Business journalism for dummies, part 1

by May 1, 2014

Business Journalism for Dummies Pt 1No, you’re not a dummy. But if you are starting your first job on the business beat or have been reassigned to business after spending 10 years covering school boards (Zzzzz), you might feel that way, being dumped into this alien world.

Here are a few key concepts.

1. You will be covering two kinds of companies, broadly speaking. Publicly held companies are those that sell stock in the public markets, are registered with the Securities and Exchange Commission and typically have a broad base of shareholders. They have to report information to the public, such as quarterly and annual earnings, as well as unusual events, such as an investor typically buys more than 5 percent of the shares. Thing Microsoft, Boeing and Procter & Gamble. Privately held firms, such as Koch Industries, don’t face this requirement.

2. Take a basic business math course at a community college. Here are a few basics: You will report on revenues and earnings. The two are separate but frequently conflated. Revenues represent all the money that comes in the door. Earnings are what’s left over after expenses (I am simplifying here). Earnings are shown as both a total amount and earnings-per-share. You will, at the least, want to report all these numbers and compare them against the numbers for the same period the previous year.

3. Millions vs. billions. Your stories will contain plenty of numbers. Don’t let these get confused. Similarly, watch percentages. If unemployment went from 6.7 percent to 6.5 percent, it did not fall 2 percent or even 2 percentage points. It fell two-tenths of a percent.

4. A public company (and many private ones) are owned by the shareholders. These investors run from pension funds, mutual funds and private equity to mom-and-pop individuals. Most shares are common shares. Companies also issue preferred shares which offer some benefits (such as ability to act as a creditor, whereas common shareholders are wiped out if the company tanks). Bondholders don’t own the firm. They lend it money by purchasing its bonds. If the company seeks bankruptcy protection, they are first in line to recoup their money.

5. Companies are governed by a chief executive and his or her management lieutenants and a board of directors. In theory, the directors represent the shareholders and are led by a chairman. The CEO works for them. In practice in American companies, the CEO and chairman roles are combined. Yes, this makes for poor corporate governance.

6. Don’t write in business-speak. At best, it is inelegant. At worst, it is meant to conceal and lie (see Dilbert). Thus, something doesn’t “impact” the shares, it affects them. That subdivision will contain 100 houses, not “homes” (the latter being a marketing term and value judgment). It may be a gated property, but not a “gated community” (same reason as the previous sentence). When they talk about providing “solutions,” what does that mean? The odious term “consumer” should be used sparingly; use “customer” when possible.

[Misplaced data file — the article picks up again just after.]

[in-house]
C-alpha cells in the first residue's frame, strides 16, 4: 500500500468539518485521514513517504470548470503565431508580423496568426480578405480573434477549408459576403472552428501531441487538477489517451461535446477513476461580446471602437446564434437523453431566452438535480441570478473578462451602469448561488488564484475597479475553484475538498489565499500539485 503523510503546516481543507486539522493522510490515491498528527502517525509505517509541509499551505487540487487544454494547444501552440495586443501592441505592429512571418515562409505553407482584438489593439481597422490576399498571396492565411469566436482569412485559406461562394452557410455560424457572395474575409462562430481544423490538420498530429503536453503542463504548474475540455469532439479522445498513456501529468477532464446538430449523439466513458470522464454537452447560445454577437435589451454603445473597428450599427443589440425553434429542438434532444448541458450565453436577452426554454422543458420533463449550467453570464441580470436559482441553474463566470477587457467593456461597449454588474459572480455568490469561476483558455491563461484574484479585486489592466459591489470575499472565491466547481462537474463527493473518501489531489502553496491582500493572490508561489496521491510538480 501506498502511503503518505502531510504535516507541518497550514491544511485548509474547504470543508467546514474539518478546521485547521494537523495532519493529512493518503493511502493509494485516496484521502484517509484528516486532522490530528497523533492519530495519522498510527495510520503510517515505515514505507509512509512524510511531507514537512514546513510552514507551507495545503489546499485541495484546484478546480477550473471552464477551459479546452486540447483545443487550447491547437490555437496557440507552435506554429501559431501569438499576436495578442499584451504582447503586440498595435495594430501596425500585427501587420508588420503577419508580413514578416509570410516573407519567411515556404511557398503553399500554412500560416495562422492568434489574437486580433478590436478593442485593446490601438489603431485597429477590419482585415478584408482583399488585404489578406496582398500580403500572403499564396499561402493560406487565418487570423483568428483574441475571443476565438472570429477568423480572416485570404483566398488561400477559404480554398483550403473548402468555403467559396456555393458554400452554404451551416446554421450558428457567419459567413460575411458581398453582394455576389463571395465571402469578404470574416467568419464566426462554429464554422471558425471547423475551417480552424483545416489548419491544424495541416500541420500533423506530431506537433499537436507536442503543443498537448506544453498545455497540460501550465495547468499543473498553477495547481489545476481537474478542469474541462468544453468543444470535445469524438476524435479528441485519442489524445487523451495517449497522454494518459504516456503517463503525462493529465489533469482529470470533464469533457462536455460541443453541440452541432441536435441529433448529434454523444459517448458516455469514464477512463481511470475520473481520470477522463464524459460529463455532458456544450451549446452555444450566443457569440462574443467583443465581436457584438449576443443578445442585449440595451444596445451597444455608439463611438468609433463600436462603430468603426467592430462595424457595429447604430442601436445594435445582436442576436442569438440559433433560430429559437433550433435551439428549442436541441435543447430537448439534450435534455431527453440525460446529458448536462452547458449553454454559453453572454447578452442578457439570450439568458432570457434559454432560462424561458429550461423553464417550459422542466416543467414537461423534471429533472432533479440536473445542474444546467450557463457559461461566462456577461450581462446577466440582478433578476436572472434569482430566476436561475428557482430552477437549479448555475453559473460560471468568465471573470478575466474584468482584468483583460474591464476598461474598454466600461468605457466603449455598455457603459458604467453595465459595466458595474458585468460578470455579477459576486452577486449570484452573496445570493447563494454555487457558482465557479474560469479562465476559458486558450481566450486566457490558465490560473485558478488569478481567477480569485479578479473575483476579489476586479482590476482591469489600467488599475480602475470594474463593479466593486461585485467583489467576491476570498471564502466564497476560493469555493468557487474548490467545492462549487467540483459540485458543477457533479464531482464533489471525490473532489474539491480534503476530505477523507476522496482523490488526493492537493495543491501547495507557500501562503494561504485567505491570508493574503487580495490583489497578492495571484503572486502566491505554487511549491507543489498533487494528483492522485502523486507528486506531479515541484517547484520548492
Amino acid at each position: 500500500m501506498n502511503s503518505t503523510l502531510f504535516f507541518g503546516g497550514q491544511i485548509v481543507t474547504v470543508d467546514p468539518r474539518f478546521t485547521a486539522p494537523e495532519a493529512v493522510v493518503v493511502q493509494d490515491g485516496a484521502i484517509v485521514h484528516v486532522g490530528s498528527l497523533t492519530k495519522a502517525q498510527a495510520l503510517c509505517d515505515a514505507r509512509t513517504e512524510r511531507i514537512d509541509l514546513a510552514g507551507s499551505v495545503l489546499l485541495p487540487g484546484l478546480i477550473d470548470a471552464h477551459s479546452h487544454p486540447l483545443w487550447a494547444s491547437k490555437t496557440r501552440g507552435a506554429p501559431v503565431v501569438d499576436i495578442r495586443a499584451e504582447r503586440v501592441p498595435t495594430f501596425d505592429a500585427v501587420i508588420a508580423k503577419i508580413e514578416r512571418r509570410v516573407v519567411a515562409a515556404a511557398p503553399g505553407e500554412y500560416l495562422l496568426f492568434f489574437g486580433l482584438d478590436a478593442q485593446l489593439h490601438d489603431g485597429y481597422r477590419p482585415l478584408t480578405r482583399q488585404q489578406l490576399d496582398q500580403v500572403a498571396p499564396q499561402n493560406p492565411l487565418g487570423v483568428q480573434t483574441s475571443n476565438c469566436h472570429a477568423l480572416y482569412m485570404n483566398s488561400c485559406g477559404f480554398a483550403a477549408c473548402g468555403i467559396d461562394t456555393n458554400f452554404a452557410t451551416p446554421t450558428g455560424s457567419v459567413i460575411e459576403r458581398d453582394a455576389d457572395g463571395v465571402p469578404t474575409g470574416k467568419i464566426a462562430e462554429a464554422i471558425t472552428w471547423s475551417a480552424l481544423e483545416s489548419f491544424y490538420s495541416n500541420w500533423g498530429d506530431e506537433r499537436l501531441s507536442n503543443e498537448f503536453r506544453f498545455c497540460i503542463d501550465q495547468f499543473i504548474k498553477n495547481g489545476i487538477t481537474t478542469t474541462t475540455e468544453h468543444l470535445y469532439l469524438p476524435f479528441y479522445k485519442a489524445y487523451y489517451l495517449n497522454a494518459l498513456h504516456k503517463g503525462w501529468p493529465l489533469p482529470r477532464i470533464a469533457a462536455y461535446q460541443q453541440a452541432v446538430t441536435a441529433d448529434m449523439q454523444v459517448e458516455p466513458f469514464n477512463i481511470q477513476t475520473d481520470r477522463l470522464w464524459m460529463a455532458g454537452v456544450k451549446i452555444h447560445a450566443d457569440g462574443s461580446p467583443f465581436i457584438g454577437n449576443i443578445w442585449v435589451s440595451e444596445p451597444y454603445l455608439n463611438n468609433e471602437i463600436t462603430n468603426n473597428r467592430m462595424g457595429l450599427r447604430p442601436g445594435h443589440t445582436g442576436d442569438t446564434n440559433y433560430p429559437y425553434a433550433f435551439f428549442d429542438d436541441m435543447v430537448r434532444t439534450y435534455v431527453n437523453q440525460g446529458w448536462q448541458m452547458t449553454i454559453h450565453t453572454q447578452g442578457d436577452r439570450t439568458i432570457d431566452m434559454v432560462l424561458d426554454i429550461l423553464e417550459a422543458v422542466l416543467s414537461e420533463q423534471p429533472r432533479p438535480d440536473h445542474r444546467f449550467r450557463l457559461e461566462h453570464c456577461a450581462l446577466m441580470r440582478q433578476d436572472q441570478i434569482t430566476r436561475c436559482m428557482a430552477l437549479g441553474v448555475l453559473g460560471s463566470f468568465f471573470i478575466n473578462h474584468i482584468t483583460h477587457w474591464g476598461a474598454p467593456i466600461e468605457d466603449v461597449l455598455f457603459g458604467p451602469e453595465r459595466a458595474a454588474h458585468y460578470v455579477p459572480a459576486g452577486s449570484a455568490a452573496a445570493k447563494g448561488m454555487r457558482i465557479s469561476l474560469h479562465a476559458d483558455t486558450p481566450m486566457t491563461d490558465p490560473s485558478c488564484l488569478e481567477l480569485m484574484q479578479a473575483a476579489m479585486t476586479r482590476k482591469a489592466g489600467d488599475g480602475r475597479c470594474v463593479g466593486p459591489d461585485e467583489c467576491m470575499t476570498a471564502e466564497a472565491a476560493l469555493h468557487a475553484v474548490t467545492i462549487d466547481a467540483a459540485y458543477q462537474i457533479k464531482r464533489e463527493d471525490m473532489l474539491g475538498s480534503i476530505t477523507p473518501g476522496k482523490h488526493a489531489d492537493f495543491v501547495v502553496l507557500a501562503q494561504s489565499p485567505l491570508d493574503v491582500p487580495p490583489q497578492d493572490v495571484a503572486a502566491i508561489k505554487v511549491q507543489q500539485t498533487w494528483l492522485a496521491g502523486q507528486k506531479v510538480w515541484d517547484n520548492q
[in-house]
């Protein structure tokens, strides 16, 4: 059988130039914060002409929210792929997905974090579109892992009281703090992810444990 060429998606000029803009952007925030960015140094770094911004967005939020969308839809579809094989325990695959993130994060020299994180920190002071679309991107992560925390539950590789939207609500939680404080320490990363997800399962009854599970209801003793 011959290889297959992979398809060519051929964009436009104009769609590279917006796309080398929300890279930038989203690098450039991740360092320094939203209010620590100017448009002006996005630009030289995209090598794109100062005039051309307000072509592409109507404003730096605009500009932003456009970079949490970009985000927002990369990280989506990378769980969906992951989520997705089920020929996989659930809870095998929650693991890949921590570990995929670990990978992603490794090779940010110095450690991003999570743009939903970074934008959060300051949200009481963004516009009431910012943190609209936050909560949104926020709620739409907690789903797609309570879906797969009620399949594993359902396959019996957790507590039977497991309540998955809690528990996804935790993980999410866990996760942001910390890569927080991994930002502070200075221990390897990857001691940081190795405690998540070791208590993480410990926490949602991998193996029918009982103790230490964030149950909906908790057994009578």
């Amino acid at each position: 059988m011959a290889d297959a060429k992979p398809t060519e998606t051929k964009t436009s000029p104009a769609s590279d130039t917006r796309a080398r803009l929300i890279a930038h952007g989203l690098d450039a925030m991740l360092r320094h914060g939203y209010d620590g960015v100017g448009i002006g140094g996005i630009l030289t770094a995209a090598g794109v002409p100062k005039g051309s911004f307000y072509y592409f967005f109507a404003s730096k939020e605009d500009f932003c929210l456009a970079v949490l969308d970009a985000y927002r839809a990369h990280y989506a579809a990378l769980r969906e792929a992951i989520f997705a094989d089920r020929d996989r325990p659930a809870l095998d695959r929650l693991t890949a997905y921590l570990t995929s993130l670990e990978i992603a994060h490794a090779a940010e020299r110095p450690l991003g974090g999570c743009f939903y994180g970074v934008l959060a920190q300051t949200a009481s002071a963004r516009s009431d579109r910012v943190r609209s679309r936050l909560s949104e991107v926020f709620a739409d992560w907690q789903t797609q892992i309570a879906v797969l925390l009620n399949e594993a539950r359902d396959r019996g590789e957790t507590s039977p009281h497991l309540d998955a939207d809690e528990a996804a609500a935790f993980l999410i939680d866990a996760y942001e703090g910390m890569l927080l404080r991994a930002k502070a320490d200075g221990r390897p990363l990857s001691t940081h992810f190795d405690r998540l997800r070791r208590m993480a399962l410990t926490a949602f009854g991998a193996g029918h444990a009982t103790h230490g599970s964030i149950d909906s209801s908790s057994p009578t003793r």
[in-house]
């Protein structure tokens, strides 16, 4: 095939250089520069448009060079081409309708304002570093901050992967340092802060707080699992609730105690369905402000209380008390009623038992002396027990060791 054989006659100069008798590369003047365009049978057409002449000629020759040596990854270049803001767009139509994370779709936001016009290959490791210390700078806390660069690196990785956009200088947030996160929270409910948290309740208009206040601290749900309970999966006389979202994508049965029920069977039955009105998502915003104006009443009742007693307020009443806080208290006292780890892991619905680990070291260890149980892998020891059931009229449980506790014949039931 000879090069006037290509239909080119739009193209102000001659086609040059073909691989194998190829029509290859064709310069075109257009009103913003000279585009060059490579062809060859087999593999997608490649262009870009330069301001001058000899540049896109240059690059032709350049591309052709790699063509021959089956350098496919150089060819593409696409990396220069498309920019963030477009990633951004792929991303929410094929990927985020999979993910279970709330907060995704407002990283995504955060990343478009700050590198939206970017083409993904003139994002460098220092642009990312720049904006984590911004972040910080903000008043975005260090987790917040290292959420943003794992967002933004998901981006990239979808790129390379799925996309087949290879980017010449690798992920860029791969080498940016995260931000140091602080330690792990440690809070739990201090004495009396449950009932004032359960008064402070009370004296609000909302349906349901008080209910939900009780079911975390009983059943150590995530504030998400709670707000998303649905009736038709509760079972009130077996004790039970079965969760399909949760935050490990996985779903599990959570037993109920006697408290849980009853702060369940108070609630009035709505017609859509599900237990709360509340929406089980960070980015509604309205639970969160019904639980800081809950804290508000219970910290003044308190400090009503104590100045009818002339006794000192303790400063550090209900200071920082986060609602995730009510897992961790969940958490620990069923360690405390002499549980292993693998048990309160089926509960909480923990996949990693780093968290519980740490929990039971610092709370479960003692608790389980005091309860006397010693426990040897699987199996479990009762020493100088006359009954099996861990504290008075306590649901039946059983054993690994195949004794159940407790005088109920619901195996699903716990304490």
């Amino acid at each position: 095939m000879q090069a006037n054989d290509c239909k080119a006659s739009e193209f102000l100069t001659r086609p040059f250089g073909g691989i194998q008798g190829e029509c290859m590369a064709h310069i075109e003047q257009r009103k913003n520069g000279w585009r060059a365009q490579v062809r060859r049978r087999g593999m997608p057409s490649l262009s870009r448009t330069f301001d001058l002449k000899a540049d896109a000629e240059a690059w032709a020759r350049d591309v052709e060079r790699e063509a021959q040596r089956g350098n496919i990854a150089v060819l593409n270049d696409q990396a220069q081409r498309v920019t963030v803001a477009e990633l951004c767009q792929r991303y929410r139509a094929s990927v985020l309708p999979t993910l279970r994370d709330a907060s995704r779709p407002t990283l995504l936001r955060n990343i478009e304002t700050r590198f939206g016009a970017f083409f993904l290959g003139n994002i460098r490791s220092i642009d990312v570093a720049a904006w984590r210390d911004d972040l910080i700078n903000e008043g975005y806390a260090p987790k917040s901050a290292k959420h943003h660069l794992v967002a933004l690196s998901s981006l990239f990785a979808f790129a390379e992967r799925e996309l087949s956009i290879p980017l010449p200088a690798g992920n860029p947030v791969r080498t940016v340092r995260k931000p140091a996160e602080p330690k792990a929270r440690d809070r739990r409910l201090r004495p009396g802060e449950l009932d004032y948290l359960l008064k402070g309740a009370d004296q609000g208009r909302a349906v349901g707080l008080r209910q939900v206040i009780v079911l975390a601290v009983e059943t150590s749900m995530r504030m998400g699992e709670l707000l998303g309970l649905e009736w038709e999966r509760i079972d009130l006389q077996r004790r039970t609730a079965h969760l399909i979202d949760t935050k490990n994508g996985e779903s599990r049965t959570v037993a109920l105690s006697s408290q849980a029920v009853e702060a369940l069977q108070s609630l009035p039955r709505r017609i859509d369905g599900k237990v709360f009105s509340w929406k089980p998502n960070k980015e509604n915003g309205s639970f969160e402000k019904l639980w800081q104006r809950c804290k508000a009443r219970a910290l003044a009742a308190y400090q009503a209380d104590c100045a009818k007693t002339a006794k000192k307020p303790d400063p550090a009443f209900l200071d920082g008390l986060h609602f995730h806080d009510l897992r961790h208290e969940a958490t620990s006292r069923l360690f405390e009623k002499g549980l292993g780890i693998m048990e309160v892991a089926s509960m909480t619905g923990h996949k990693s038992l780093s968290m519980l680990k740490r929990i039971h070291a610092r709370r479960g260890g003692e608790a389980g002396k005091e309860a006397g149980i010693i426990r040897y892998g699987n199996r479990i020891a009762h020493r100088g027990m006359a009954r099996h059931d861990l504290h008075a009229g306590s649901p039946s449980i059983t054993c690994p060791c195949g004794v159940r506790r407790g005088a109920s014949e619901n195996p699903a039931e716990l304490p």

7. Learn the real businesses that every company is involved in. Don’t be afraid to act dumb. You have the best job in the world: You get to ask questions. What’s the history of each business; how is it performing; who are the main competitors?


“Avoid business-speak:
That subdivision will contain
100 houses, not ‘homes’. It may be
a gated property, but
not a ‘gated community’.”

8. Set up a portfolio of companies you cover on Google Finance, Yahoo Finance, the Wall Street Journal or another site. Sign up for alerts. How the stock is performing can be important news. The alerts can give you an early warning of news coming out of these firms. Seeking Alpha is especially useful because it archives the conference calls where the top executives talk to analysts about quarterly earnings and other events.

9. You will accumulate a variety of sources. Among them are securities analysts who are paid to follow and comment on various companies; academics who study industries; economists; insiders such as top executives or others who work for the company, as well as vendors and competitors. Always seek out the top experts. Always be careful. For example, with an analyst you will want to know if she works for an investment bank and if it holds shares in the company she’s following. This can be a red flag (e.g. Henry Blodget, who landed just fine, thank you). If you do your job well, you will also find deep-background sources among employees and directors.

10. Language can be as dangerous as that seemingly innocuous police brief that leads to a lawsuit. What you write can move a company’s stock and affect its reputation. If a company seeks Chapter 11 bankruptcy court protection, write that. It is not “bankrupt.” Similarly, he careful what you Tweet or post elsewhere on social media. Remember, anybody can sue you and consume huge time and money even if an appeals court finally overturns a judgment.

11. Print out and memorize the code of ethics of the Society of American Business Editors and Writers. Follow it rigidly. For example, you must not own shares in a company you follow. And it’s the little things: I don’t even let a source buy me a cup of coffee. Businesses must be trained that we are not their publicists or cheerleaders. Your integrity is paramount.

12. Try not to let your predecessor get out the door or the cubicle without a full debrief. You want him to tell you as much as possible for a smooth hand-off. Here’s my plan for getting up to speed.

13. And, for a baker’s dozen, read my post about rookie mistakes and how to avoid them.

Congratulations. You have entered the fellowship of business and financial journalists. Done right, it is among the most important jobs in the world, and one of the sexiest. If you think “business news is boring,” you’re not doing it right.